Organ donation is a critical part of our medical system, but some people are concerned that if they to become an organ donor, there will be a hastening of their death, as a surgeon will attempt to “harvest” their organs sooner rather than later. This is incorrect, as organs cannot be taken without permission from the family. Sometimes a family is reluctant to agree to have their loved one be an organ donor though because the individual has not made his or her wishes known to them. In such cases, the prospective organ donor’s wish could possibly be frustrated.
A Gallop poll suggests that when family members know that their loved one wishes to be an organ donor, 94% will honor the request. When they do not know though, only slightly more that 50% will donate the relative’s organs. Of all the causes for organs being unavailable from people who wanted to be donors, 37% are lost due to the family’s refusal to consent. That is a lot of lives that could have been saved.
There are a couple ways to document your desire to become an organ donor. Normally, when you renew your license, you can determine if you wish to be an organ donor, and a notation or symbol will be added to your license indicating that intention. Very often, however, people don’t take the time to think through this option, and what it could mean to others, so they don’t check the box. In addition, most elder law attorneys and estate planning lawyers discuss this option with their clients, in companion with other things, such as whether they want to be buried or cremated.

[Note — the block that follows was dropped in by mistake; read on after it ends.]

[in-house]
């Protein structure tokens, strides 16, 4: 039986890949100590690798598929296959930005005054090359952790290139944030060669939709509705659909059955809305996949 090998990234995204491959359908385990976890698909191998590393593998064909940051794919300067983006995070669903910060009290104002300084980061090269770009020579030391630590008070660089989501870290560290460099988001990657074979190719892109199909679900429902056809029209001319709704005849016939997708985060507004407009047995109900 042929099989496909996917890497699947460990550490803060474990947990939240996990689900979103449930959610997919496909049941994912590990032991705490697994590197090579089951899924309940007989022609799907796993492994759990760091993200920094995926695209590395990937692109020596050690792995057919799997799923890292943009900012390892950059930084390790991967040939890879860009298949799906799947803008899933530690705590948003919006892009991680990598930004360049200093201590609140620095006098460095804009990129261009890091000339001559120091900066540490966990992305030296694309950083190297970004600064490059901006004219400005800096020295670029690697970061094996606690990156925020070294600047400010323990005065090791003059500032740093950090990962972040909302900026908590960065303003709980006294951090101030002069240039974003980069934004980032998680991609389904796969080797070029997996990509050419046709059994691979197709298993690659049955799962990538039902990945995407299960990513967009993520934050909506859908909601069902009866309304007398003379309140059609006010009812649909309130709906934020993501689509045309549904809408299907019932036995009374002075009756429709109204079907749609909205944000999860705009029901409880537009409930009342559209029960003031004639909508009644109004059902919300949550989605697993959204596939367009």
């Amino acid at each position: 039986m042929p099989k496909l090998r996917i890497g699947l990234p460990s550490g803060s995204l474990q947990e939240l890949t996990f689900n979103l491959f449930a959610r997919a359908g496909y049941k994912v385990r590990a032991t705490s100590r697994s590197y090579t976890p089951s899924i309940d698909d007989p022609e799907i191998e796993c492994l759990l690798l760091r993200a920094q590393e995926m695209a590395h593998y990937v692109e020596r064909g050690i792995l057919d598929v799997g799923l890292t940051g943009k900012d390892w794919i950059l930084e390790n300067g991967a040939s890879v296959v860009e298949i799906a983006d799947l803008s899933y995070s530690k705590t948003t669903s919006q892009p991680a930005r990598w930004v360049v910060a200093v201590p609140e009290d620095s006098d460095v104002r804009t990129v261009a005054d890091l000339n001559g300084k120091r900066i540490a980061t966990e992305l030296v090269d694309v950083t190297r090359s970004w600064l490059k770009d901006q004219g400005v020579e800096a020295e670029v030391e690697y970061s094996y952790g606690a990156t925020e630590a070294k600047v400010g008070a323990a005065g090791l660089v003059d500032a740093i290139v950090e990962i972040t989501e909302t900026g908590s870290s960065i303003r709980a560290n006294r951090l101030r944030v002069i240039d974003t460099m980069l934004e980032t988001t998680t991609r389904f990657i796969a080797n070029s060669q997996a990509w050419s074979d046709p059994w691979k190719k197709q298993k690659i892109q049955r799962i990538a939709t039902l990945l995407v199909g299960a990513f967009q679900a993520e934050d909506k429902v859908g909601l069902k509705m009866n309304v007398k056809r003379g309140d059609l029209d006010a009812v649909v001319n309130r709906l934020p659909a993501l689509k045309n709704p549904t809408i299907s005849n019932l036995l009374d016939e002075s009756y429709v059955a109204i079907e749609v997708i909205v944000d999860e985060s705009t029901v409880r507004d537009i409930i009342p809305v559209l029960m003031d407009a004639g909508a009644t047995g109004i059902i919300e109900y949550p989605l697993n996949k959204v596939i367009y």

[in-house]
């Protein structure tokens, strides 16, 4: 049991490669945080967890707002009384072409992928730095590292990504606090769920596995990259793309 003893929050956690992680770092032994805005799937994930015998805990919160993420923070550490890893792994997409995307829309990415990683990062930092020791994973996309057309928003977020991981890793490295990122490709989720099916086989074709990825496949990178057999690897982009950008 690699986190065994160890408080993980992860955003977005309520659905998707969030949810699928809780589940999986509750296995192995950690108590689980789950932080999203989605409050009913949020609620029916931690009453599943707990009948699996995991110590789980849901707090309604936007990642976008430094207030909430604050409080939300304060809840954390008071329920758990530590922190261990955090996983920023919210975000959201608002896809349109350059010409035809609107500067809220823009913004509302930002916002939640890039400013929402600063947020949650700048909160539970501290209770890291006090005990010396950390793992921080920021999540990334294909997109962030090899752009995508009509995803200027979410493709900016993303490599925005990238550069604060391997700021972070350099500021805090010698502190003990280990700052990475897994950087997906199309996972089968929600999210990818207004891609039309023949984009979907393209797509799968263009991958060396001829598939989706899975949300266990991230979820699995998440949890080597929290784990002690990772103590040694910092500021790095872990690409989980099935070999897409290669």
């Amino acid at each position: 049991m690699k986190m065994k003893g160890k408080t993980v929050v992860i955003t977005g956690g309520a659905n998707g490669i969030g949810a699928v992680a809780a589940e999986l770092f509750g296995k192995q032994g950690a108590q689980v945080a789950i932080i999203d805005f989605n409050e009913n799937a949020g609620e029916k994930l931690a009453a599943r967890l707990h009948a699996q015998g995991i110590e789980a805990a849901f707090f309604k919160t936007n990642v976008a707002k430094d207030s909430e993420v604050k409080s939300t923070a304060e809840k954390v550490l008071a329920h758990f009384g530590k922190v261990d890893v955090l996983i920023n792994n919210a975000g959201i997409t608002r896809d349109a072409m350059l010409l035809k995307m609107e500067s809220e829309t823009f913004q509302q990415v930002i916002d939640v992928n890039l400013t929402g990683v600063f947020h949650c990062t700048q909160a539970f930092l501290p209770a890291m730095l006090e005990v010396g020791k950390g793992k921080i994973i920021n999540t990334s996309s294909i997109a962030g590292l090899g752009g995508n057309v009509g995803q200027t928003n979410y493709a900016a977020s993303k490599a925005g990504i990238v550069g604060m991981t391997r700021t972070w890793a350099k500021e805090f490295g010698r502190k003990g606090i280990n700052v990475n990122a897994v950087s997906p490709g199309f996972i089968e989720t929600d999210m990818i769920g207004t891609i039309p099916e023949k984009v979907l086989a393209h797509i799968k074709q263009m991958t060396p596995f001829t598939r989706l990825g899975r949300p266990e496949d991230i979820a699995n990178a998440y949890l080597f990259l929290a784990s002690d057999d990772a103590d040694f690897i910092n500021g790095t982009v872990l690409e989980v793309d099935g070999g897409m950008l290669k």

Basically, you can become an organ donor if you are at least 18, and if under 18, then with your parent’s consent. There are no age limits. Your health and physical condition really determine whether you are able to do so.
The most popular organs to be donated and the greatest need is for kidneys, hearts, pancreas, lungs, livers, intestines, cornea tissue, bone marrow, and heart valves.
In most cases, there is no cost to your family for organ donation, as costs are paid by the recipient, unusually through insurance, Medicare, or Medicaid. One of the best ways to insure that your intentions and desires are carried out will be to include organ donation language within your health proxy, power of attorney, or living will, as part of your estate plan.
Your family should also be informed of your decisions and you should be sure that they are willing to carry them out. If you don’t believe that they could or would honor your wishes, then perhaps you should select an alternate decision maker for if and when the time comes to make end of life decisions and carry out your directives relative to organ donations. This will spare your family of making this burdensome and personal decision at a very emotional time.
Hyman G. Darling, Esq.
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